The Public Policies of the Imperial Court at the Coronation of Joseph I as King of Hungary Cover Image

A császári udvar nyilvánosságpolitikája I. József magyar királlyá koronázásakor
The Public Policies of the Imperial Court at the Coronation of Joseph I as King of Hungary

Author(s): Nóra G. Etényi
Subject(s): History
Published by: Magyar Tudományos Akadémia Bölcsészettudományi Kutatóközpont Történettudományi Intézet

Summary/Abstract: In the wake of the huge military, economic and diplomatic efforts which it put into the war of the reconquest, the Habsburg Empire was able to dominate Central Europe with a much greater weight than before. Before the public opinion of the Holy Roman Empire, which had traditionally played an important role in the anti-Ottoman war, the court of emperor Leopold I had to define with modern political arguments the new place of the Hungarian Kingdom and of the Transylvanian Principality in the course of the reconquest. During the long reign of Leopold I several important shifts can be grasped in the image construed of the ruler, in close connection with the modernisation of the techniques of exerting power by the imperial court. The competent elite which was active in the court was able to put to use all the means of contemporary representation without direct intentions. Official reports, accounts, yearly summaries (such as the Wienerische Staats Registratur) made tangible the effective working of the bureocratic apparatus alongside that of the army. They furnished good quality information about the military and political events to great-capacity imperial publishing houses, especially printing offices at Augsburg (Koppmayer) and Nuremberg (Felsecker, Endter, Loschge). After the siege of Vienna the role of Viennese editors and engravers (Voigt, Cosmerovius, Lerch, Nypoort) also increased conspicuously in the communication of fresh news. About the Hungarian coronation of Joseph I, which took place at the diet of Pressburg in 1687, more printed descriptions and illustrated accounts were published than ever before. The diversity in genres of the contemporary prints which were issued to commemorate the coronation and to greet the young ruler is also unique. Printed weekly journals and manuscript papers in German, Italian and Latin reported on the key events of the diet. Separate reports on the coronation were published, which mediated every single detail of the coronation ceremony in a way sensible to symbolic meaning to a public which was “receptive to spectacles”. Concordances between reports from Nuremberg, a leaflet published in Antwerp, and a Portuguese manuscript source hint at the existence of a common source, a report made public officially. The prints represent the hereditary kingship of the Habsburgs, but at the same time manifest the value of the Hungarian Kingdom and the political importance of the Hungarian high dignitaries. Contemporary leaflets conceive the tender age of the heir to the throne, Joseph, as a virtue, the symbol of a future that would bring peace. The pictorial propaganda of palatine Pál Esterházy likewise advertises the new compromise, a cooperation without conflicts between the future ruler and the Hungarian estates. The manuscript and published reports which arrived to the imperial assembly of Regensburg about the coronation at Pressburg in 1687 reflect a multiple propaganda representing ve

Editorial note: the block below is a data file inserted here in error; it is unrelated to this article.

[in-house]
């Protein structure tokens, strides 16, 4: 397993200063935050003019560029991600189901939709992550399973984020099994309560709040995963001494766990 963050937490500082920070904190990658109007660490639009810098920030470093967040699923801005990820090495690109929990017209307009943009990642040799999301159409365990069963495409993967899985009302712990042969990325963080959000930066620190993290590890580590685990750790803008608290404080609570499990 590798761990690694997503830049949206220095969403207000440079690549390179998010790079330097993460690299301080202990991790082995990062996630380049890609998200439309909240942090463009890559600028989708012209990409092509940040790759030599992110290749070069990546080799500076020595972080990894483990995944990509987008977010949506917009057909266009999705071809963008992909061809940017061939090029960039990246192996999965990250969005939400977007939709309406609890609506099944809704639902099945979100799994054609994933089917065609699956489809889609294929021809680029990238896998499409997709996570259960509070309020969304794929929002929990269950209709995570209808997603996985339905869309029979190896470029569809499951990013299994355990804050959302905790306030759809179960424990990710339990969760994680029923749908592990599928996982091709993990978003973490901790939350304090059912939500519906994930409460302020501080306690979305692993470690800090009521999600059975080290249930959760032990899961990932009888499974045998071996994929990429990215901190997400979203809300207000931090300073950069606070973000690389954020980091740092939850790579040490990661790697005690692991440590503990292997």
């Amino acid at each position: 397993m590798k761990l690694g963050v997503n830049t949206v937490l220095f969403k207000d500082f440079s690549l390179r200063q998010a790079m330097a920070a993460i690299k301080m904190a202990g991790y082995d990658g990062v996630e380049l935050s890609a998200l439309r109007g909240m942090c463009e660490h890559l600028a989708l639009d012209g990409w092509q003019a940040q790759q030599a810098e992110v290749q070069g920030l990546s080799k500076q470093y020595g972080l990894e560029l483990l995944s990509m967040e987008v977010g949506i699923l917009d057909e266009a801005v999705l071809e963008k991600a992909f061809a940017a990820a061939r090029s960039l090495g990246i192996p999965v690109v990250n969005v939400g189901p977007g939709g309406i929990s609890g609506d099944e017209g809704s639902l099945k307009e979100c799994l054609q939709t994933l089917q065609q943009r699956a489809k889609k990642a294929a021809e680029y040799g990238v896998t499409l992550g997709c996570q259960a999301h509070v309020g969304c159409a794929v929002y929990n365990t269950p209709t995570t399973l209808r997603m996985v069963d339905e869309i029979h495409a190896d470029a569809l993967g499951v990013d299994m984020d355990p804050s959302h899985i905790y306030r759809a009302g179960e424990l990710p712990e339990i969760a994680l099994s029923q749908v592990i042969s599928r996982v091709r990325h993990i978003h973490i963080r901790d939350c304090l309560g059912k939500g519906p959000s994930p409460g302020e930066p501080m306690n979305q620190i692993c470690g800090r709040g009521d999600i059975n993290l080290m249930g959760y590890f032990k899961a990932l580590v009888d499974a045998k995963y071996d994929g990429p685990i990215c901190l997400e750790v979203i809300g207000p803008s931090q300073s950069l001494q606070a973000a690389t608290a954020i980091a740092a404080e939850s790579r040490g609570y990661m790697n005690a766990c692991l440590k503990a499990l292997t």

• Issue Year: 2012
  • Issue No: 04
  • Page Range: 543-576
  • Page Count: 34
  • Language: Hungarian